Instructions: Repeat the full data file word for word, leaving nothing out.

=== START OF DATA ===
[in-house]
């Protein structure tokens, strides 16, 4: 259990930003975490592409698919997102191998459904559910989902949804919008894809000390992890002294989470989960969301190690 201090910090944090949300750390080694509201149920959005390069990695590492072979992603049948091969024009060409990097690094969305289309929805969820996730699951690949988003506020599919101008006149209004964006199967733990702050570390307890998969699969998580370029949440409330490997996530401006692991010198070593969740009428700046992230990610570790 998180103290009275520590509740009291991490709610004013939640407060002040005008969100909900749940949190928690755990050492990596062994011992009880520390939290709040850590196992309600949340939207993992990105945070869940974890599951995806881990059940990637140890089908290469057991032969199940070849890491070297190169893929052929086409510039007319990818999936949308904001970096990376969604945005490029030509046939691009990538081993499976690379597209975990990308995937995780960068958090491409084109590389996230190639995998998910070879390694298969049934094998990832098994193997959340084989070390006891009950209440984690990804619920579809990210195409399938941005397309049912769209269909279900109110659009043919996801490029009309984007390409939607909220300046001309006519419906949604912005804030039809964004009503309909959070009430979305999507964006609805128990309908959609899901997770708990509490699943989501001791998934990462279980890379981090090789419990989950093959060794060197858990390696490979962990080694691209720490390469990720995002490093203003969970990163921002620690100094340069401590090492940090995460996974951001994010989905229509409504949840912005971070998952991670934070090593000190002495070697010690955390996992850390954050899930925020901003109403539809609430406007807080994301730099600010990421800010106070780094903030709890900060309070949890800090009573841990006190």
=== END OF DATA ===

[in-house]
């Protein structure tokens, strides 16, 4: 259990930003975490592409698919997102191998459904559910989902949804919008894809000390992890002294989470989960969301190690 201090910090944090949300750390080694509201149920959005390069990695590492072979992603049948091969024009060409990097690094969305289309929805969820996730699951690949988003506020599919101008006149209004964006199967733990702050570390307890998969699969998580370029949440409330490997996530401006692991010198070593969740009428700046992230990610570790 998180103290009275520590509740009291991490709610004013939640407060002040005008969100909900749940949190928690755990050492990596062994011992009880520390939290709040850590196992309600949340939207993992990105945070869940974890599951995806881990059940990637140890089908290469057991032969199940070849890491070297190169893929052929086409510039007319990818999936949308904001970096990376969604945005490029030509046939691009990538081993499976690379597209975990990308995937995780960068958090491409084109590389996230190639995998998910070879390694298969049934094998990832098994193997959340084989070390006891009950209440984690990804619920579809990210195409399938941005397309049912769209269909279900109110659009043919996801490029009309984007390409939607909220300046001309006519419906949604912005804030039809964004009503309909959070009430979305999507964006609805128990309908959609899901997770708990509490699943989501001791998934990462279980890379981090090789419990989950093959060794060197858990390696490979962990080694691209720490390469990720995002490093203003969970990163921002620690100094340069401590090492940090995460996974951001994010989905229509409504949840912005971070998952991670934070090593000190002495070697010690955390996992850390954050899930925020901003109403539809609430406007807080994301730099600010990421800010106070780094903030709890900060309070949890800090009573841990006190």